So why is the NFL so devastatingly tone deaf when it comes to issues of domestic violence? Because opposing the rising power of women at the turn of the century was one reason professional sports, and particularly the NFL, was created in the first place.
The fact the league was founded in the same year, 1920, as the passage of women’s voting rights is no coincidence. As women gained political power, some men retreated into promotion of their physical dominance. That was part of the motivation for the popularity of “Muscular Christianity” a movement that underpinned YMCA and backed college football’s brutal beginnings.
The design of “Muscular Christianity” was to ostracize women completely from sports and establish male team competition as a forum devoted to toughening the male upper class and to valorize male physicality.
The idea was popularized by the YMCA’s Luther Gulick, who professed to have evidence in 1906 that physical activity was detrimental to the female body and mind.
Muscular Christian ideas were also instrumental in the formation of all three lucrative male sports: baseball, football and basketball, and Muscular Christianity doctrine also helped institutionalize physical education. An import from England, Muscular Christianity resonated with President Teddy Roosevelt and others who became aghast at the “softening” of the young upper class American male; Roosevelt spoke of his pasty complexion, soft musculature and spindly frame.
Roosevelt wanted a rugged populace that could compete in war, both in mind and body, which was one reason he favored the burgeoning sport of American football. John Hughes, the English author and lawyer, and one of Muscular Christianity’s chief proponents, envisioned that the aristocratic male body had to be honed for a variety of reasons. “…man’s body is given him to be trained and brought into subjection, and then used for the protection of the weak, the advancement of all righteous causes, and the subduing of the earth which God has given to the children of men.”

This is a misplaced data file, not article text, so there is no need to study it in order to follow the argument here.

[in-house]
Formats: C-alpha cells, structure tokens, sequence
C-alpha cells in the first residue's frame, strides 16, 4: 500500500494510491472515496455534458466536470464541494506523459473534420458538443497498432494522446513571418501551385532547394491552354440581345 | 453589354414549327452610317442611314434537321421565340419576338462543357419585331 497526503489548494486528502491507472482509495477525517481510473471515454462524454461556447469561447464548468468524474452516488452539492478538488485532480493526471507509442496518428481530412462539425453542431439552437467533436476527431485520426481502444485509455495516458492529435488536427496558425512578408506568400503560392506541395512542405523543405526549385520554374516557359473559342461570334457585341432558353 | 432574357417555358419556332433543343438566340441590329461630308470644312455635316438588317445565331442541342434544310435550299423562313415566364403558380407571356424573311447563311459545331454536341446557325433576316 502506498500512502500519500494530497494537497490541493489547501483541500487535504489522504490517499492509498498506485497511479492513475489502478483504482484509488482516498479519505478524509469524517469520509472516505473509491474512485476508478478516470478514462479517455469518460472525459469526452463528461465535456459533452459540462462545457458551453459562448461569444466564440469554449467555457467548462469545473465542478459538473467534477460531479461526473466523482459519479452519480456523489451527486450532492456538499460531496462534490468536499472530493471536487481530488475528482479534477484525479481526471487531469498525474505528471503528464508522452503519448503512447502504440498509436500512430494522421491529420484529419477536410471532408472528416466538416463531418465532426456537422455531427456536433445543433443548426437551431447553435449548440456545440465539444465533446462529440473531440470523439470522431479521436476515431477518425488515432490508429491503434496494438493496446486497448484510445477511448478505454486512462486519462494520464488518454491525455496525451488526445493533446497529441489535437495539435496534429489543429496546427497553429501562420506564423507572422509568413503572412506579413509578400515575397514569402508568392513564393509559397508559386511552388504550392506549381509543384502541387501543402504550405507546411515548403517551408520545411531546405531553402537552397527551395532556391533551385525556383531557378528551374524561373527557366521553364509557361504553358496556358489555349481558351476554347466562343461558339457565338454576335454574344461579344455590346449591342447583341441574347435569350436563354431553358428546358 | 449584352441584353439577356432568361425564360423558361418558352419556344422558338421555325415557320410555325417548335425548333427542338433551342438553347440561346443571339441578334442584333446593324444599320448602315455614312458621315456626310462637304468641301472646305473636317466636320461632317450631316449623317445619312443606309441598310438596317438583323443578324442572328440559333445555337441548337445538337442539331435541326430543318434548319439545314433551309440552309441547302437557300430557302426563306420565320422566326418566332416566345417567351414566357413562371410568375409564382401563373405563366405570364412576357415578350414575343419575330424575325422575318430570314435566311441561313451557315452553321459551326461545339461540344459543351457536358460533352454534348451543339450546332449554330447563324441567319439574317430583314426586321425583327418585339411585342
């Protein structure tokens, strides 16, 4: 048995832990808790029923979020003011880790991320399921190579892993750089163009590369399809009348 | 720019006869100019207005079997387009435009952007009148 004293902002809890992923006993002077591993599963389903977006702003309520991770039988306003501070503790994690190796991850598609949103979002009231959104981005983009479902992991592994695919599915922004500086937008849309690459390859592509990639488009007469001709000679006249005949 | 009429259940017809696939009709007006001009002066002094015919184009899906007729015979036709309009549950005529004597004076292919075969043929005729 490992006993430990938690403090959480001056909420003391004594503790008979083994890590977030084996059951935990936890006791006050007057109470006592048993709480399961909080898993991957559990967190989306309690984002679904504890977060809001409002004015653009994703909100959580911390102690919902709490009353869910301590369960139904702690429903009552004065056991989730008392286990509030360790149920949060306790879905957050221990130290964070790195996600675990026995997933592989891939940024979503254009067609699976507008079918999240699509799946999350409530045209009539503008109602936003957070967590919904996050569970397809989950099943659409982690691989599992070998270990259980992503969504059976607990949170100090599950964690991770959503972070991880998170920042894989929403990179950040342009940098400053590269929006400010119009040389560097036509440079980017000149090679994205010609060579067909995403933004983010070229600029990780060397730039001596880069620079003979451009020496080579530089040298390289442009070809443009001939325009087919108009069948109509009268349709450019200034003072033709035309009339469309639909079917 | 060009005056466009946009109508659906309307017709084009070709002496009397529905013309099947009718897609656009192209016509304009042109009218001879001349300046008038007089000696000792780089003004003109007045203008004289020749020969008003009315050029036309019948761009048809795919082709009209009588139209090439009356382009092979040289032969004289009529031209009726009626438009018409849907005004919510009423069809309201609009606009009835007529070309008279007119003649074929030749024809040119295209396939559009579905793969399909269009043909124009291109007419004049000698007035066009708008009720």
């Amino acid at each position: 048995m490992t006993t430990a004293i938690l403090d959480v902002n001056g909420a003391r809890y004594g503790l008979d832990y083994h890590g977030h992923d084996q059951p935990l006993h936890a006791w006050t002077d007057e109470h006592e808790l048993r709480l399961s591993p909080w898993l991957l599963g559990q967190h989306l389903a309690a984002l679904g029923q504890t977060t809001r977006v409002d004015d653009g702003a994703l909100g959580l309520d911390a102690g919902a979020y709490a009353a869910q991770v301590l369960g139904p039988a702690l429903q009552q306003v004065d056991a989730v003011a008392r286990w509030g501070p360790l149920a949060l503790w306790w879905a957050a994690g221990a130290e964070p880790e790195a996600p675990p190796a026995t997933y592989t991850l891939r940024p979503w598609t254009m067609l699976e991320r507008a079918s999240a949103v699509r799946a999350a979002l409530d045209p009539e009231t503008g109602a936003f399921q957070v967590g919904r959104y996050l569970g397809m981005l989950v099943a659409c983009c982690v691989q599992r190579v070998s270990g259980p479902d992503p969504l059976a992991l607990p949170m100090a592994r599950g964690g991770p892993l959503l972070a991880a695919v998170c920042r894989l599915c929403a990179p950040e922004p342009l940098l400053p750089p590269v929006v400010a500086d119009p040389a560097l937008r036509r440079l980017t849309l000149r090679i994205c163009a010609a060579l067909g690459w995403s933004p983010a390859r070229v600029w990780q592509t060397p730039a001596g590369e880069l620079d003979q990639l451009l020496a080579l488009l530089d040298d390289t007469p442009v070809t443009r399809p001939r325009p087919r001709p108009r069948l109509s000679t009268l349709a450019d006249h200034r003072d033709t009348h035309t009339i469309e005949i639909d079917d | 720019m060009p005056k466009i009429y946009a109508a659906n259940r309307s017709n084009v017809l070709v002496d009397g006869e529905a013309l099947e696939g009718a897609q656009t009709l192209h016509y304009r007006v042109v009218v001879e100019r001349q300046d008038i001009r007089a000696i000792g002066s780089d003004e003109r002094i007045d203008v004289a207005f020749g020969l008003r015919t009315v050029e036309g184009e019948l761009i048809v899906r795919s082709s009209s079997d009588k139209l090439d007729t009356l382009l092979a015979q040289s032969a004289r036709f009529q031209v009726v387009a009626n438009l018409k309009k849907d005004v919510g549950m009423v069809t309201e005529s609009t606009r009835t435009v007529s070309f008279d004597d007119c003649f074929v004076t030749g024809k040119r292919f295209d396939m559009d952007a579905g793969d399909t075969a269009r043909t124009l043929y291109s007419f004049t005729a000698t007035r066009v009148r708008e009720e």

Football took the “training” and “subjection” of men too far with its absurd violence. In 1906, 18 players died playing college football which prompted the creation of another powerful sports institution, partially at Roosevelt’s behest, the National Collegiate Athletic Association. The NCAA was designed to lessen the violence and codify rules.
Nevertheless, football, in particular, remains devoted to the valorization of male violence and male physical superiority. It’s a history that subconsciously informed the Baltimore Ravens to protect Rice when the first video surfaced of Rice dragging the lifeless body of his now wife out of a casino elevator. It’s a history that justified NFL Commissioner Roger Goodell’s initial two-game suspension of Rice. It’s also a history and culture the league is now confronted with and must change.